Over the Ten years of my professional practice since graduating with a BA Hons in Applied Arts, I have found myself driven by process and material in sculpture. In 2012 I was selected by Yorkshire Sculpture Park to show my hand woven work alongside Jaume Plensa in the Kyiv Botanical Gardens, Ukraine, an achievement I am very proud of.
My sculptural work often features abstract fluid or geometric shapes that take inspiration from the patterns found in nature. With each sculpture I apply hand weaving techniques to various materials such as wax, wire, paper and cord. Changing materials but applying the same process to it can vastly change the outcome, and it is this play with shape, form and texture that holds a particular interest.
Repetition features heavily in my work, this could be the process of applying multiple identical lengths of material onto a frame to create surface pattern, or in the creation of an installation made from many identical forms. Hand processes such as weaving, knotting & tying, crochet and even corn dollie weaves have allowed that repetition to flourish to a point where my hands can almost sculpt independently of thought.
Challenges push me in some interesting directions, underpinned by my love of research, history and hand processes. I fill endless notebooks questioning stages and noting progress, sketching is a large feature of this creative process.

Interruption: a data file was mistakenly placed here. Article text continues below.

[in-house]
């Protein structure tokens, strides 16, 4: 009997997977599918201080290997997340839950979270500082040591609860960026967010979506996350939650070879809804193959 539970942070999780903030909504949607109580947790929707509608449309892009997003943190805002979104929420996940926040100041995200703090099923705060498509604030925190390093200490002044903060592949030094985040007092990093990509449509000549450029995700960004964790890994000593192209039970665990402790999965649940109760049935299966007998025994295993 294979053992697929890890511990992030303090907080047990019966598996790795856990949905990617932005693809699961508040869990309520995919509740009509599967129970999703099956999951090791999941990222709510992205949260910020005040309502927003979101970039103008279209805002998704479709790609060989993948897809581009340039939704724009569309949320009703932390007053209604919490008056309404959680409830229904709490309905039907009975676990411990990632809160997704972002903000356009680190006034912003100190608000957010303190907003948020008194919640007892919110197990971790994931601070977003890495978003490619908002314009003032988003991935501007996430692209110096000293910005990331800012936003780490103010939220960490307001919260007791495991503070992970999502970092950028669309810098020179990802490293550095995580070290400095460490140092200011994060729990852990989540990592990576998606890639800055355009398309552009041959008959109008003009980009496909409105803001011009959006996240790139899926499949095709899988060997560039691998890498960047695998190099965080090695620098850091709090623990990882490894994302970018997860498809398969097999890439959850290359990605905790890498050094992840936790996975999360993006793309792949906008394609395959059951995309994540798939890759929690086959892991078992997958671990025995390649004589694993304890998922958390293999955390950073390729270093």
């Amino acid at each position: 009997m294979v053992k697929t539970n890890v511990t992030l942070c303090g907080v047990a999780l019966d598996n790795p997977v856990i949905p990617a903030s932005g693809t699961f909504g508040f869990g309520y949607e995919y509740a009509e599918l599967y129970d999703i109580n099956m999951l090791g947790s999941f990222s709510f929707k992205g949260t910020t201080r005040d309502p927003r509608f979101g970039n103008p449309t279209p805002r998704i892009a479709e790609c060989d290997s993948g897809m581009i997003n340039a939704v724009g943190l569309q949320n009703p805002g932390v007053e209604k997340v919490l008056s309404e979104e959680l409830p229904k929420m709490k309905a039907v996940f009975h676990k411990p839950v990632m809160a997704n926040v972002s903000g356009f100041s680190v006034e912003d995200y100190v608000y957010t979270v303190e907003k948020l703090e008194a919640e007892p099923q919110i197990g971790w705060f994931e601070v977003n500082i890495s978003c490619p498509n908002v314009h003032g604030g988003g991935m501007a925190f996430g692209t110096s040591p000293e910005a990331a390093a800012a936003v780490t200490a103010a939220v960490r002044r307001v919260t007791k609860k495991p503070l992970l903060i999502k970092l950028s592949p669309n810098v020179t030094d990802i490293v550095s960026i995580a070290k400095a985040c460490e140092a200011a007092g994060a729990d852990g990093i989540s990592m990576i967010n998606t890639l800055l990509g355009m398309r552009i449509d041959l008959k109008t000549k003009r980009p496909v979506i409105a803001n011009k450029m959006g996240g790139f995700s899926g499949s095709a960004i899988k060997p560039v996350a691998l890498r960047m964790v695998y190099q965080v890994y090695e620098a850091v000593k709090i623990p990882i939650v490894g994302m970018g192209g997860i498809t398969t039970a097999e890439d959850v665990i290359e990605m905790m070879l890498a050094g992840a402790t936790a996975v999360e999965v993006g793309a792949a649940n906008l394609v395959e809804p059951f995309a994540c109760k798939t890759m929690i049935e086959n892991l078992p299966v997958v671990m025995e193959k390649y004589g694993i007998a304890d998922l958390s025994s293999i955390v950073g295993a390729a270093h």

Rachel Carter creates woven sculptural pieces that demand a second look - and touch - from the viewer. The organic shapes are not crafted from willow as they appear, but using a method with wax the artist has developed to create the swirling, spherical monuments in Bronze.
Fluid shapes and geometric patterns found in nature have been translated through Carter’s signature swirling weave using a range of techniques including crochet, basketry and macrame. The methods the artist once used with willow are now immortalised in breath-taking bronze; her unique process ensuring that every creation is an original, one-off piece.
In fact, in 2013 Carter became the first artist to weave in wax to create bronze sculptures using her wax method. Originally exhibited at the RHS Chelsea Flower Show, the first bronze piece can now be seen sitting within the Derwent Valley. Since then Rachel has been developing the wax weaving method further, experimenting with new resistant materials and methods of casting - that in some cases have not been used for thousands of years - to push the craft as far as it can go.
Text taken from Artist Profiles, Inside Artist magazine 2015
A little introduction video made for the Webinart Graduate series 2018.